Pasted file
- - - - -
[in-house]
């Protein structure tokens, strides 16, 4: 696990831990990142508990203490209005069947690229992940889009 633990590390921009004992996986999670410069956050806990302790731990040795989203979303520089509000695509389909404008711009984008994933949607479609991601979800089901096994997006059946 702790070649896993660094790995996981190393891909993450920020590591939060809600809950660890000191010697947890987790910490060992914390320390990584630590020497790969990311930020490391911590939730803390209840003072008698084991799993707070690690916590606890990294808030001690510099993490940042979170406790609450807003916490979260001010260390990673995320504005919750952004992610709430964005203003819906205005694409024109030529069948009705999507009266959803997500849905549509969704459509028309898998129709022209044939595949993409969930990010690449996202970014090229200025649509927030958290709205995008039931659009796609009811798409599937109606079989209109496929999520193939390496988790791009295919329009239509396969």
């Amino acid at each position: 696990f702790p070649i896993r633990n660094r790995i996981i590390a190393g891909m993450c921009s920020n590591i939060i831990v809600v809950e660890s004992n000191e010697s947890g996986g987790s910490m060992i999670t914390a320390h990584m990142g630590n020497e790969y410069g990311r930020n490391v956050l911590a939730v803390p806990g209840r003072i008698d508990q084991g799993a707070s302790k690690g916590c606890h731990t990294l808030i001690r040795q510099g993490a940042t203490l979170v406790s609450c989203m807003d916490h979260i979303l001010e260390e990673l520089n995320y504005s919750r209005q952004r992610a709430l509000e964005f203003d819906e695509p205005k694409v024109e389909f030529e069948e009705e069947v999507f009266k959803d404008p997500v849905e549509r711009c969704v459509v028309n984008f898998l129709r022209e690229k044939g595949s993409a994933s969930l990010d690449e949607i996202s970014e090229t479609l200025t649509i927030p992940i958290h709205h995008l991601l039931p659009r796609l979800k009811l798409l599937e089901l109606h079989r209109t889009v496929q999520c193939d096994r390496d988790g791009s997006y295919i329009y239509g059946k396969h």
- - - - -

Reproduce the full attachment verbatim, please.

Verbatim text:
[in-house]
């Protein structure tokens, strides 16, 4: 696990831990990142508990203490209005069947690229992940889009 633990590390921009004992996986999670410069956050806990302790731990040795989203979303520089509000695509389909404008711009984008994933949607479609991601979800089901096994997006059946 702790070649896993660094790995996981190393891909993450920020590591939060809600809950660890000191010697947890987790910490060992914390320390990584630590020497790969990311930020490391911590939730803390209840003072008698084991799993707070690690916590606890990294808030001690510099993490940042979170406790609450807003916490979260001010260390990673995320504005919750952004992610709430964005203003819906205005694409024109030529069948009705999507009266959803997500849905549509969704459509028309898998129709022209044939595949993409969930990010690449996202970014090229200025649509927030958290709205995008039931659009796609009811798409599937109606079989209109496929999520193939390496988790791009295919329009239509396969």
């Amino acid at each position: 696990f702790p070649i896993r633990n660094r790995i996981i590390a190393g891909m993450c921009s920020n590591i939060i831990v809600v809950e660890s004992n000191e010697s947890g996986g987790s910490m060992i999670t914390a320390h990584m990142g630590n020497e790969y410069g990311r930020n490391v956050l911590a939730v803390p806990g209840r003072i008698d508990q084991g799993a707070s302790k690690g916590c606890h731990t990294l808030i001690r040795q510099g993490a940042t203490l979170v406790s609450c989203m807003d916490h979260i979303l001010e260390e990673l520089n995320y504005s919750r209005q952004r992610a709430l509000e964005f203003d819906e695509p205005k694409v024109e389909f030529e069948e009705e069947v999507f009266k959803d404008p997500v849905e549509r711009c969704v459509v028309n984008f898998l129709r022209e690229k044939g595949s993409a994933s969930l990010d690449e949607i996202s970014e090229t479609l200025t649509i927030p992940i958290h709205h995008l991601l039931p659009r796609l979800k009811l798409l599937e089901l109606h079989r209109t889009v496929q999520c193939d096994r390496d988790g791009s997006y295919i329009y239509g059946k396969h």